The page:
Several posts and re-posts surfaced on Chinese social media sites on the same day, with a screen grab of the courtroom scene, suggesting that the woman – who appeared plumper than Gu Kailai- was a body double.

One internet user posted some “before and after” photos and asked: “Are we looking at the same woman? There are rumors that the woman who appeared in the court room is a body double, because whether you are thin or fat, your bone structure shouldn’t change.”

Another user said: “Please note the corner of the mouth, the bags under the eyes and the ears, especially the ears. You might flatten the bags, but you can’t change the shape of your ears.”

When Gu Kailai was given a suspended death sentence for the murder of British businessman Neil Heywood, speculation began that the woman in court was a body double

When Gu Kailai was given a suspended death sentence for the murder of British businessman Neil Heywood, speculation began that the woman in court was a body double

This kind of speculation continued through the verdict and sentencing on 20 August and then newspapers joined the fray. One Hong Kong paper – Apple Daily – even reported rumors on 21 August that the stand-in was named Zhao Tianyun, who had been hand-picked by the wife of premier Wen Jiabao.

But the paper also quotes journalist Jiang Weiping, who was in contact with Gu Kailai and her husband Bo Xilai for a number of years, as saying that judging by the face and the gestures, it was really Gu.

The speculation also extended overseas – Britain’s Financial Times went as far as to consult two security experts familiar with facial recognition software who concluded that the person shown in state television footage of the trial was not Gu Kailai.

So do Chinese netizens really believe that a body double was used to shield Gu Kailai, or do they simply want to express their mistrust of the judicial system and of the authorities in general?

The answer perhaps lies in another microblog post by the famous Chinese writer Zhang Yihe.

“There are a lot of questions: did Chinese hurdler Liu Xiang put on a show during the Olympics? Did swimmer Ye Shiwen take drugs? Did Gu Kailai herself attend the trial?” she asked.

“All this reminds us of an ancient fable – crying wolf. In the story the boy only lied once, and nobody believed him afterwards and he was eaten by a wolf.

“The Chinese propaganda machine is luckier – they have been telling lies for over 60 years, and now, everything they say is doubted.”

In fact, Chinese netizens are skeptical about many other aspects of the trial as well. Many think it was overtly political, with no judicial independence and the verdict was a foregone conclusion.

Others are not convinced about the motive presented in the courtroom for killing Neil Heywood, and it is not clear what role, if any, Gu Kailai’s husband – a former high-flying politician – had in the dispute between his wife and the British businessman.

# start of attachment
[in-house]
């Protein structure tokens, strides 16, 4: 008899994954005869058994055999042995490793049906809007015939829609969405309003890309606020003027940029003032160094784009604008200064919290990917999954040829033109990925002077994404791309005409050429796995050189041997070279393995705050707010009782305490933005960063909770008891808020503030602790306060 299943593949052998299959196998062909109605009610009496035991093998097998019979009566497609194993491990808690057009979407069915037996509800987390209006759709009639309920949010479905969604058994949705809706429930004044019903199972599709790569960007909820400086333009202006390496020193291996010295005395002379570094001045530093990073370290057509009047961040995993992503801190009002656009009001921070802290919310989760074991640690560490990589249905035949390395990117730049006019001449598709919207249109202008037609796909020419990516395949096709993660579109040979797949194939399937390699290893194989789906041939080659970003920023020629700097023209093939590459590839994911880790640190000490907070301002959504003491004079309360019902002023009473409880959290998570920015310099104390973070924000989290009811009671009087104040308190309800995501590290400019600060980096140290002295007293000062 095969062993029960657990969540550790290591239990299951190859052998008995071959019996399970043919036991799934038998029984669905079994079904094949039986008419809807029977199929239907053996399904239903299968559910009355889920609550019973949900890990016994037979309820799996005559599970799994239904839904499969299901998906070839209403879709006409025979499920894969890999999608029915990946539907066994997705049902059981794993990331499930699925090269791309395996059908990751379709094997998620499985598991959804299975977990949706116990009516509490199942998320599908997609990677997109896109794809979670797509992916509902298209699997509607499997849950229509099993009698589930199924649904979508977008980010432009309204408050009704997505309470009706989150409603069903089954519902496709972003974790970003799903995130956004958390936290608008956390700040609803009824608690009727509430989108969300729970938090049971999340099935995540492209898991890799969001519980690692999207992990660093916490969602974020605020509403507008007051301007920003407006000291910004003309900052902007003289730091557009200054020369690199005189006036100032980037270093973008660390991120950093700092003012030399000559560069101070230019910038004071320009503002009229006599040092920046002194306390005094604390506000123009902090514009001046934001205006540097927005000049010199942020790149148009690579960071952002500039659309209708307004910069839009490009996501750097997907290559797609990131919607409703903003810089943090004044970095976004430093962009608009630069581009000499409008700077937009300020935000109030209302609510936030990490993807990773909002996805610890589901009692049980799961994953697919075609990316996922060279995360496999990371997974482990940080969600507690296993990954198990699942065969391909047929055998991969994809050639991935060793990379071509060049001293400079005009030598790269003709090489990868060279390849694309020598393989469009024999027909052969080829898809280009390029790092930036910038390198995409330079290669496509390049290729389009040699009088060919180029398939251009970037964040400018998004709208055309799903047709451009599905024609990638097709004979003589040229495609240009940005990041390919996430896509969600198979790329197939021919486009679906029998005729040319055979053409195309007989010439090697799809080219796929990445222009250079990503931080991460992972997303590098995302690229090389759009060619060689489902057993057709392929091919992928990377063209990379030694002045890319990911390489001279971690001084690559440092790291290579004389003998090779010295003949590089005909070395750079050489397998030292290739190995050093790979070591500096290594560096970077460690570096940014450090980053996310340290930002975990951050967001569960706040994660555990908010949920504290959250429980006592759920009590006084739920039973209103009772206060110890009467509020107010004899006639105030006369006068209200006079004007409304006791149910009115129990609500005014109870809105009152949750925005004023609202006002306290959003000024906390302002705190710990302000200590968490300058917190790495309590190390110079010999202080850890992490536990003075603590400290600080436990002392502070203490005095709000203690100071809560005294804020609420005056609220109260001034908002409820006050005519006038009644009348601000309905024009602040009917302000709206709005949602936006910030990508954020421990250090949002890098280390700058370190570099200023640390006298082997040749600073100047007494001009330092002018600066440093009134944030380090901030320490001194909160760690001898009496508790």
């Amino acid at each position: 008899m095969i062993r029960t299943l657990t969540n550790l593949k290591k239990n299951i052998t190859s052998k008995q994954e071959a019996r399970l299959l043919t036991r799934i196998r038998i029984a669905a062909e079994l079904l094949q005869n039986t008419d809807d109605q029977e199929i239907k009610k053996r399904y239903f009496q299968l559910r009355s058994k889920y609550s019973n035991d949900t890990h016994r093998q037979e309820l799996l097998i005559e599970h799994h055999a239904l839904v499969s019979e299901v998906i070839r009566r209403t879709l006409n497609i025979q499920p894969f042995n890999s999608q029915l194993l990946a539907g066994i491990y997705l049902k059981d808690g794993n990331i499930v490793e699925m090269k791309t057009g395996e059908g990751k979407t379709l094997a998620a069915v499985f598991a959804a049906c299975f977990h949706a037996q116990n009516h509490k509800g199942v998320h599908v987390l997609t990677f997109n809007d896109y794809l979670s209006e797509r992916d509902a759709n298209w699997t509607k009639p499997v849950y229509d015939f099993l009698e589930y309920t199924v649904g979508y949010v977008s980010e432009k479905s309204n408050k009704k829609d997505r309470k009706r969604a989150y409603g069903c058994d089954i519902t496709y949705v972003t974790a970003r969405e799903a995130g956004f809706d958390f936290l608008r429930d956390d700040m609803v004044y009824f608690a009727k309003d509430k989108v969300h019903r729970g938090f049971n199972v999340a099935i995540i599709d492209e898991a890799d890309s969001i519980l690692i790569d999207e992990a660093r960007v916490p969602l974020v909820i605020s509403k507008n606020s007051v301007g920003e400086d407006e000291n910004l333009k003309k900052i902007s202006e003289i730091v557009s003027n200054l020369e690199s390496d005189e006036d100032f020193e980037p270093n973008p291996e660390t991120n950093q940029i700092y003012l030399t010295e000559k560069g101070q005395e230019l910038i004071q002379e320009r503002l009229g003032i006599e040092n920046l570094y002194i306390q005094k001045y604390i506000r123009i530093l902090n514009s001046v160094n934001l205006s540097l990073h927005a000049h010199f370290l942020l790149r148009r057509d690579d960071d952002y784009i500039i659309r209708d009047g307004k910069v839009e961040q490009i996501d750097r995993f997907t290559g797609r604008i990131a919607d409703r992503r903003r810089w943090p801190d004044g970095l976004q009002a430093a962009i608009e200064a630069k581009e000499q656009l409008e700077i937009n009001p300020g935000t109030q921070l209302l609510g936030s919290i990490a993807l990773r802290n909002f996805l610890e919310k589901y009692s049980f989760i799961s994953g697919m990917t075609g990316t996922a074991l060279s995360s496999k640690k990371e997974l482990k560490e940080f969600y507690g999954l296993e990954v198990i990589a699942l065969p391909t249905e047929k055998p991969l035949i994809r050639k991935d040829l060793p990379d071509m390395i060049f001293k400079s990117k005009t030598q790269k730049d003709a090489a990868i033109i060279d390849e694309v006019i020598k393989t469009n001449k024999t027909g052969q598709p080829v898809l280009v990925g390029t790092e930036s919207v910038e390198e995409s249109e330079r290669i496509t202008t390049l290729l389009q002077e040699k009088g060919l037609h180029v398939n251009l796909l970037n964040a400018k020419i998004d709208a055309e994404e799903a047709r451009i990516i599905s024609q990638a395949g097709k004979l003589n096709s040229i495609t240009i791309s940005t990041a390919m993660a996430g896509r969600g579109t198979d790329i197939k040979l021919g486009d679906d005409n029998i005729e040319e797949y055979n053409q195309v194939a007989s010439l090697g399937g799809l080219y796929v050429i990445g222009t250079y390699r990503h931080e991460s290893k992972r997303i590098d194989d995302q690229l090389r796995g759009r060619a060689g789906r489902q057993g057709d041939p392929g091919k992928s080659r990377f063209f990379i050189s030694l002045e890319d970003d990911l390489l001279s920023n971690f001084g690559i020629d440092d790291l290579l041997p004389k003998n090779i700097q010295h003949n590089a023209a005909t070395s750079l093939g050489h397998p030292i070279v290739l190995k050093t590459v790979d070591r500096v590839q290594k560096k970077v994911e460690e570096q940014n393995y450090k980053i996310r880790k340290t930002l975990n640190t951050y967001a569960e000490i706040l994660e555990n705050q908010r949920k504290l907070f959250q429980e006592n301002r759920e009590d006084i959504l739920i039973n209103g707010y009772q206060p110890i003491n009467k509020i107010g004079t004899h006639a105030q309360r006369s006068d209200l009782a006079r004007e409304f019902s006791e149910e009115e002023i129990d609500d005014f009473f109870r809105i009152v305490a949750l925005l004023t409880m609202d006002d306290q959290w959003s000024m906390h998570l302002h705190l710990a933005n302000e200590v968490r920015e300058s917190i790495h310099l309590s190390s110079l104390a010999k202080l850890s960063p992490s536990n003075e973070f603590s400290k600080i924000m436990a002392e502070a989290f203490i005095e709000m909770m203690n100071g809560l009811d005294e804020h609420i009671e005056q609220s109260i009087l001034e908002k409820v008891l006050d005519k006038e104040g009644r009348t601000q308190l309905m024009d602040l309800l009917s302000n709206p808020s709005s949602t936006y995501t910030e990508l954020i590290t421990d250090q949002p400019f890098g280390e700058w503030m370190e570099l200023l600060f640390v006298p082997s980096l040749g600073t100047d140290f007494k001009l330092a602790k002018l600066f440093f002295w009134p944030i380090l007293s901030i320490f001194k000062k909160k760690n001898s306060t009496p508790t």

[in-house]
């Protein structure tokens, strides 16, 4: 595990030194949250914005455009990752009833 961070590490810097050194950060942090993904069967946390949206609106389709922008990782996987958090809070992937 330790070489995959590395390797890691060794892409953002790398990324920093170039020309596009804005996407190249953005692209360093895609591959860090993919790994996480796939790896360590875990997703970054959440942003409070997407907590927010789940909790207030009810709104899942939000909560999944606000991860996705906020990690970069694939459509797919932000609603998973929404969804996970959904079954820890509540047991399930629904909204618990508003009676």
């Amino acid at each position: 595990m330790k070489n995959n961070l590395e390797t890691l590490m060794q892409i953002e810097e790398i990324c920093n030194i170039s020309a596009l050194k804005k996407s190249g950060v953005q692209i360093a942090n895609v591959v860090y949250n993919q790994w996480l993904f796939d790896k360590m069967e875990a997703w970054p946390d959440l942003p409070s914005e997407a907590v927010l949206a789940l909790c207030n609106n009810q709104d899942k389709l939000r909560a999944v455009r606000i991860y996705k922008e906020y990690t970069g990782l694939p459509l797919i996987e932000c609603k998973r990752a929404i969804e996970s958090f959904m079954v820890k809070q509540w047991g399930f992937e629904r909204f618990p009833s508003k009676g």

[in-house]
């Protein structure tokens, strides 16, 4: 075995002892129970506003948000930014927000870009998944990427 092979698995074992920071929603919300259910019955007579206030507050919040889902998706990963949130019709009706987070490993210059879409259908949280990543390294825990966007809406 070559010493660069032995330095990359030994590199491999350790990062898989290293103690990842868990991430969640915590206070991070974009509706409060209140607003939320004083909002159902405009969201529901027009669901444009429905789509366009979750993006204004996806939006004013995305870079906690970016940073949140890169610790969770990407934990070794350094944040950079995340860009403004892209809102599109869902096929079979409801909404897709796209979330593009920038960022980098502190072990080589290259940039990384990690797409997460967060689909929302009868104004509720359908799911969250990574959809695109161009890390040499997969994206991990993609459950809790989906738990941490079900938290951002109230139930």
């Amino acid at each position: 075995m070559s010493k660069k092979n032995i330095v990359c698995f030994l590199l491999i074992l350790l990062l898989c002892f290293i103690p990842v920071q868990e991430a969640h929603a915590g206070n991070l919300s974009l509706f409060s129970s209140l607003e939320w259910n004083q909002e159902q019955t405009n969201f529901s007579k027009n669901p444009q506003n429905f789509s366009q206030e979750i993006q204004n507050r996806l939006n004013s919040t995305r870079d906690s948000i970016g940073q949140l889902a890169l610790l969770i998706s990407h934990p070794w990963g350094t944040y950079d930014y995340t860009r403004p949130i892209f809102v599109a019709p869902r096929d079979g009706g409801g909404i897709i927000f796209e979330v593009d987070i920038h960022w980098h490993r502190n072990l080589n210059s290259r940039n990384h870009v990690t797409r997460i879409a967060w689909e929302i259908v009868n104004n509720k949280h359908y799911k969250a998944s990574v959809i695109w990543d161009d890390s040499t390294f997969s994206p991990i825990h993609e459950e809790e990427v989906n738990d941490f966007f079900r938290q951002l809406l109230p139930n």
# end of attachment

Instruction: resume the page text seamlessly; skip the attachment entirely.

This is also not the first time in China that questions have been raised about the identity of the person in the dock.

In 2009, wealthy 20-year-old Hu Bin killed a pedestrian on the streets of Hangzhou. When the court passed a three-year sentence, allegations surfaced that the man who appeared in court and served the sentence was a hired body double. The authorities had to robustly refute such claims.

Underlying such allegations is a deeply-rooted mistrust of the authorities, the unfairness of the justice system and a perception that the wealthy can escape justice. People tend to err on the side of doubting than believing the official version of anything.

Gu Kailai’s trial was over in seven hours, with only a selected few to witness the proceedings, and both Chinese and foreign journalists were turned away at the door.

There has been very little media coverage about the trial except some standard pieces by Xinhua, the state news agency, that all media outlets dutifully carry. There have been few editorials or commentaries, compared with the extensive coverage over other issues such as the ongoing territorial dispute with Japan.

It is only natural that Weibo, the Chinese version of Twitter, has become one of the few places where ordinary people talk about the trial and express their concerns. Now the phrase “body double” is blocked, however.

As to whether the real Gu Kailai or a stand-in appeared in court, one can say that the only pictures available from before the trial were taken several years ago, and show a successful lawyer at the peak of her career with a seemingly happy family. So it is possible that time and events have caught up with her.

One should also consider the enormous risks the authorities would have to take for a body double to appear, and wonder what benefit they would gain.

Still, those in power can learn a lot from these episodes on how they can build up public confidence and stop the “crying wolf” vicious circle.